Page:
An interesting case in point is the story of Ladakh, an isolated and sparsely populated area in the northernmost India. The inhabitants of this area lived without major outside interference, in agricultural communities on the mountainsides and plateaus of western Himalaya. They were self-sustainable, enjoyed good conditions with a lot of leisure time, and none of the social problems associated with western lifestyles – unemployment, inequality, and so on.
In the mid 1970s, Ladakh was suddenly thrown open to the outside world. Cheap, subsidized food, trucked in on subsidized roads, by vehicles running on subsidized fuel undermined Ladakh’s local economy. At the same time, the Ladakhis were bombarded with advertising and media images, that romanticized western style consumerism, and made their own culture seem pitiful by comparison. 
Suddenly unemployment, poverty, divisiveness, inequality and even violence cause by social tensions became part of the everyday life for the people of Ladakh.
These changes weren’t the result of innate human greed or some sort of evolutionary force. They happened far too suddenly for that. They were clearly the direct result of the exposure to outside economic pressures. [T]hese pressures created intense competition, breaking down community and the connection to nature that had been the cornerstone of Ladakhi culture for centuries. This was Ladakh’s introduction to globalization. 
Returning to the topic of sweatshops in general, it should now be clear that we are not dealing with a situation where the word “voluntary” makes sense as soon as we contextualize what actually happens. Desperate people, people made desperate by institutions that work hand in hand with business, are funneled into exploitative and dangerous labor, often under geopolitical conditions that make a mockery even of washed out concepts of representative democracy. The result is that groups of people are played out against each other across regions, and thus it is incorrect to simply say that the workers in the west benefit – often they lose their own jobs, security or autonomy in the process of globalization. It is also wrong to put the blame on the plate of consumers. Not only is it extremely hard for people to even know what layers of abuse and exploitation hide behind the commodities as they appear to them in the stores, but the entire purpose of this anonymous market of commodities is precisely to decouple the social relations of producers and consumers.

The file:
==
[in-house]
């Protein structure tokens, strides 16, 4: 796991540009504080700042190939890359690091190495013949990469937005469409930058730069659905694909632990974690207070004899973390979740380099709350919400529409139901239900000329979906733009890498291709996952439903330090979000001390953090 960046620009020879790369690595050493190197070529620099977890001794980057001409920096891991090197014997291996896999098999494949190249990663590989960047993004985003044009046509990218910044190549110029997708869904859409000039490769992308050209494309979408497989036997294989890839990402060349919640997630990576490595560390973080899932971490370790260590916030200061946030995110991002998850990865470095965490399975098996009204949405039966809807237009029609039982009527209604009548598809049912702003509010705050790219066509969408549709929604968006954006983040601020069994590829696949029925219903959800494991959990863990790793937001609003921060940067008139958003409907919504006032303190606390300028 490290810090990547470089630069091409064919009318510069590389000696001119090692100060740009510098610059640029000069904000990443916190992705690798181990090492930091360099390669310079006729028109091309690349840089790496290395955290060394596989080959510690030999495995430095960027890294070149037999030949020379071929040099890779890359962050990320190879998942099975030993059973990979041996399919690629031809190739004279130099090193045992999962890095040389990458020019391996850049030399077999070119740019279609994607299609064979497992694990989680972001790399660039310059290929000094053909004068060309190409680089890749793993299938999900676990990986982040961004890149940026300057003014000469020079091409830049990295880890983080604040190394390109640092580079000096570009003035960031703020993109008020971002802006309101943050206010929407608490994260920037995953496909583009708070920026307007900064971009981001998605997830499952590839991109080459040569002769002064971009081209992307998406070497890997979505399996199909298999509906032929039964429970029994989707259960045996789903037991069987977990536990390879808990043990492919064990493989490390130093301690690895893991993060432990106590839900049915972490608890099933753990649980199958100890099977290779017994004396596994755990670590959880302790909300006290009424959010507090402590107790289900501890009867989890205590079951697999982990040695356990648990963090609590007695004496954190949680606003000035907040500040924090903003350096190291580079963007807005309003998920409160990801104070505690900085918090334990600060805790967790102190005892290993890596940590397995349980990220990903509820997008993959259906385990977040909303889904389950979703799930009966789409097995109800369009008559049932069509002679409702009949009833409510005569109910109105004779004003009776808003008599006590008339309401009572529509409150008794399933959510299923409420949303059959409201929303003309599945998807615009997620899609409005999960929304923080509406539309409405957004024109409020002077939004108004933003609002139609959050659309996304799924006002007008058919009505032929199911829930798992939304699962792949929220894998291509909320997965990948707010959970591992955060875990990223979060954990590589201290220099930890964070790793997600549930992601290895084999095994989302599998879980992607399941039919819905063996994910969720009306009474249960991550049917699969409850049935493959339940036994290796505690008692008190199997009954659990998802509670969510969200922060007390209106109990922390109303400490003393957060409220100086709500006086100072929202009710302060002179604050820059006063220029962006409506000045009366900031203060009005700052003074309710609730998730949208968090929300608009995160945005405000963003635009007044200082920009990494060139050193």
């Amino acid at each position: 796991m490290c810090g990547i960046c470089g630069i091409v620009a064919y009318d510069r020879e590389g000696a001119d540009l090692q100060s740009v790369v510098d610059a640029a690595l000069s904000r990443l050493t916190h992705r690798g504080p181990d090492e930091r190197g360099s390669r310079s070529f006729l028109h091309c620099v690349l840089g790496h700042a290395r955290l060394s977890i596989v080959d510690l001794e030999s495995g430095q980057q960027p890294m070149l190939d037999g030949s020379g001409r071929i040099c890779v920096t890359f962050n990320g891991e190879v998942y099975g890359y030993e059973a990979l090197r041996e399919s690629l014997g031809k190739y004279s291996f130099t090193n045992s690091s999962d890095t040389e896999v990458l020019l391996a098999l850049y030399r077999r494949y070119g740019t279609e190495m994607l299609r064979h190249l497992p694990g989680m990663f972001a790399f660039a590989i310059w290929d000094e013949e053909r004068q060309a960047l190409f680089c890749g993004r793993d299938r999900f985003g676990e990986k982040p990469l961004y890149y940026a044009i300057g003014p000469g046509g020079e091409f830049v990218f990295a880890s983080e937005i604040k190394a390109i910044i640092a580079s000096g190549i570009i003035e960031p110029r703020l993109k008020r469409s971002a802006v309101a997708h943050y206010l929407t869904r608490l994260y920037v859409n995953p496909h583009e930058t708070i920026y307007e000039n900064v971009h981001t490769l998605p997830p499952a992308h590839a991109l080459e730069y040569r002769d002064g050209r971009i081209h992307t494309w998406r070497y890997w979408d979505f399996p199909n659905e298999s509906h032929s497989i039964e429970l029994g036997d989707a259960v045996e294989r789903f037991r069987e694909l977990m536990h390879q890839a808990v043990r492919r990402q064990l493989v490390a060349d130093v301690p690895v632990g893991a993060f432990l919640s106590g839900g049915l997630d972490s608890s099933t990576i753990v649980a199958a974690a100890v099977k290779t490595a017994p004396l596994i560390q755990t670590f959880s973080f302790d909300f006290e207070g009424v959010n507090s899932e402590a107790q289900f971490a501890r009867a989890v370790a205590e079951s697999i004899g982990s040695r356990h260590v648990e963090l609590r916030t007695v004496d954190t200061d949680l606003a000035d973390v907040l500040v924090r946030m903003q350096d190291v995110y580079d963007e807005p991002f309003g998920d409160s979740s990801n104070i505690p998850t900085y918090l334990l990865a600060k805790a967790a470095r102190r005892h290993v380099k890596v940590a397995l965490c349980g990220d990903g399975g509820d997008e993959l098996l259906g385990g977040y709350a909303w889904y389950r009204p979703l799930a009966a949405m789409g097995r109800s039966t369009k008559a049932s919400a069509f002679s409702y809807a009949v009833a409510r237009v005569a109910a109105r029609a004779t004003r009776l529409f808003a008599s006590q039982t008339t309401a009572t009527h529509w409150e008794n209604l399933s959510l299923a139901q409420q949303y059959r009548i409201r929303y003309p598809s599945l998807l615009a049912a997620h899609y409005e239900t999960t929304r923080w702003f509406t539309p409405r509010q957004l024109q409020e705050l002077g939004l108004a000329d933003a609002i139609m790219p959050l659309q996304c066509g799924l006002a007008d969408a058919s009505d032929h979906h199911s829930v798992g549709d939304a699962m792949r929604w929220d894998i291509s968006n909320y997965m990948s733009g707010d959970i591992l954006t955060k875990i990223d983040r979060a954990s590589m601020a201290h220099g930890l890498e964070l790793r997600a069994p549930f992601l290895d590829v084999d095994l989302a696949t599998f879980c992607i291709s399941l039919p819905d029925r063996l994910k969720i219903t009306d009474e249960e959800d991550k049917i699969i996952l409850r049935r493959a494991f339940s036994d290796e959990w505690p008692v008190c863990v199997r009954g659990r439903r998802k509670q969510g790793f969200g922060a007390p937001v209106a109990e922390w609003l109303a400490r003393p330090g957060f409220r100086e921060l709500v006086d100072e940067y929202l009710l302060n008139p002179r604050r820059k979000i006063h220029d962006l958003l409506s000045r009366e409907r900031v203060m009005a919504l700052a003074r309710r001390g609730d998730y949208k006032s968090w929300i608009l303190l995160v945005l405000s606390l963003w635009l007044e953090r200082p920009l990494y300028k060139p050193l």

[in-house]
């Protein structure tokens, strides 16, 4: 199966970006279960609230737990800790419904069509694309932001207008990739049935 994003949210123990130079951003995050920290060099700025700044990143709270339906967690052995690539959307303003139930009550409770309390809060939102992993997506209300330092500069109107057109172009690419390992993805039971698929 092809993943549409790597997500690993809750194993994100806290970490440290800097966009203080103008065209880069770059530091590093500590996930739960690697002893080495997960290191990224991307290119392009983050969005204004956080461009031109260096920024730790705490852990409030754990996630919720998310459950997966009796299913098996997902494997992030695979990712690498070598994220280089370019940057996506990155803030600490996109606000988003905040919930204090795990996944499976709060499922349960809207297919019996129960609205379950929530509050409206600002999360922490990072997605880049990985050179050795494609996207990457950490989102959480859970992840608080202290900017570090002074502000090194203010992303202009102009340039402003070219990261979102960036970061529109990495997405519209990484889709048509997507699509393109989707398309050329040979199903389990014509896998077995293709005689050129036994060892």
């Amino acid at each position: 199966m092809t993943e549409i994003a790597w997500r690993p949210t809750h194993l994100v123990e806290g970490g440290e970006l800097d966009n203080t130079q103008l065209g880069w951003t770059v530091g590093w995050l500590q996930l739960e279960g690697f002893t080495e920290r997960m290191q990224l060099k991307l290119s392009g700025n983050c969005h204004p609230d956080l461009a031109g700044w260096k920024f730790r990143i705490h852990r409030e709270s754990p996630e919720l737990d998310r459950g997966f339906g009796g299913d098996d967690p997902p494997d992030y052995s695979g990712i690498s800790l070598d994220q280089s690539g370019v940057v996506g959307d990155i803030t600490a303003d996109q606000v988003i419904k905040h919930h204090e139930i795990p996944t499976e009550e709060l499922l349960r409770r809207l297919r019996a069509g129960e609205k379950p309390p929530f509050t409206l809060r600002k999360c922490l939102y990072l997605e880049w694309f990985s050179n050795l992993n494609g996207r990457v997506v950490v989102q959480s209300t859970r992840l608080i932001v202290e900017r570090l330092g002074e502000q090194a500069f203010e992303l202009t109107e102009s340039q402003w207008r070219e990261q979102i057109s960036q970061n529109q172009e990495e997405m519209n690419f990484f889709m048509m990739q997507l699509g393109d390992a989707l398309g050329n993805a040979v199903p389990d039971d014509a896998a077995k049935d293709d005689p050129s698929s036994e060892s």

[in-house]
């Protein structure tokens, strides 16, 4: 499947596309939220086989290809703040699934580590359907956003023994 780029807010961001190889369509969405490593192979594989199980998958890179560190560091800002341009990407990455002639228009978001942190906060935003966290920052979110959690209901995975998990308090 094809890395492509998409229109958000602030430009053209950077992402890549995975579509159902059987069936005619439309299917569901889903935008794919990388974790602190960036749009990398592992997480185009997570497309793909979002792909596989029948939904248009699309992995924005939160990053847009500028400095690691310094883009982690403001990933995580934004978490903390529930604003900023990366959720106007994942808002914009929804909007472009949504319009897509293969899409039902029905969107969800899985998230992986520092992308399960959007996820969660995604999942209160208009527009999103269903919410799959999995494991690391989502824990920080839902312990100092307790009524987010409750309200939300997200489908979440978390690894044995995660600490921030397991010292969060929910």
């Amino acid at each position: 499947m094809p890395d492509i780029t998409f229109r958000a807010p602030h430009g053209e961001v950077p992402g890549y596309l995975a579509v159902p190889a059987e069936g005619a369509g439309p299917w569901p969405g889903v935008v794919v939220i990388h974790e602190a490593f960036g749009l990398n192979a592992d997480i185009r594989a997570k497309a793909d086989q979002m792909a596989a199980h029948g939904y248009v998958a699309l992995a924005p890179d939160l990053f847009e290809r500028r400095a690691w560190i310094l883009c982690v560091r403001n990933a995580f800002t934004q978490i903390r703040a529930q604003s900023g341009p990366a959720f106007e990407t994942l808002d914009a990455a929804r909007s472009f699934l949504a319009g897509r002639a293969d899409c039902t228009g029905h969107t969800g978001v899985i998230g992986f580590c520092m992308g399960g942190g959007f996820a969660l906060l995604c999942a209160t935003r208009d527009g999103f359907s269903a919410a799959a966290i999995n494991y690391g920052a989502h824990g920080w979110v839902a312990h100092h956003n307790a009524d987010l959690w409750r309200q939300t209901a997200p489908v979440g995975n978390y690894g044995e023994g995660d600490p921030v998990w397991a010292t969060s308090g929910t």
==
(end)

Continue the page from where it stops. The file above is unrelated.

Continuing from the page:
Very few people, if put in directly social relationships with others, would even think of submitting their peers to these levels of abuse just to get a shirt or some consumer good – never mind that without the backing of a strong coercive force, they wouldn’t have the power to do it. But from the vantage point of each individual actor in this individualized yet global setting – consumer, producer, distributor, worker – they are all doing what the system presents as their best option. This is often mistaken for a reflection of some sort of inevitable human nature, or an expression of self-interest, when it is just the result of people choosing between sets of rigged options. It is a systemic issue, that needs addressing beyond consumer boycotts, even if such boycotts and particular incidents where abuse is laid bare can be used as focal points of organizing resistance. What is needed, is thus solidarity with the exploited workers, as their cause is also ours, and only together can we overcome the real causes of our problems.
In summary, what can be said about the discussion concerning sweatshops is quite simple. When put in its proper context, saying that sweatshop work is the best option available for all these people around the world is not a successful defense of sweatshops, but rather a devastating critique of the present system.
 The Economics of Happiness (2011, Grolick, Page, Norberg-Hodge)
2 thoughts on “The Context of Sweatshops”
Even assuming for the sake of argument that they’re right, would it absolutely kill these miscreants to frame it as “least bad option?” The utter glee with which “libertarians” demonstrate (all the way to “Q.E.D.” the “non-negotiability” of the “laws of economics” is the single biggest thing that turns me off to them, and is in fact the reason I consider myself an antilibertarian.
Indeed. And even working within a narrow framework of mainstream economics with all that this entails, the argument sort of falls flat once you realize that you could double the wages of these employees while affecting retail price by just a few percent. Clearly, things don’t have to be the way they are out of some profound economic necessity.
On a sidenote, in many places, the term “libertarian” has largely retained its original meaning – a synonym for anarchist, or even anarcho-communist. Thus one can also use it in a sense completely opposed to what it means today in places like the US.
Thanks for your comment!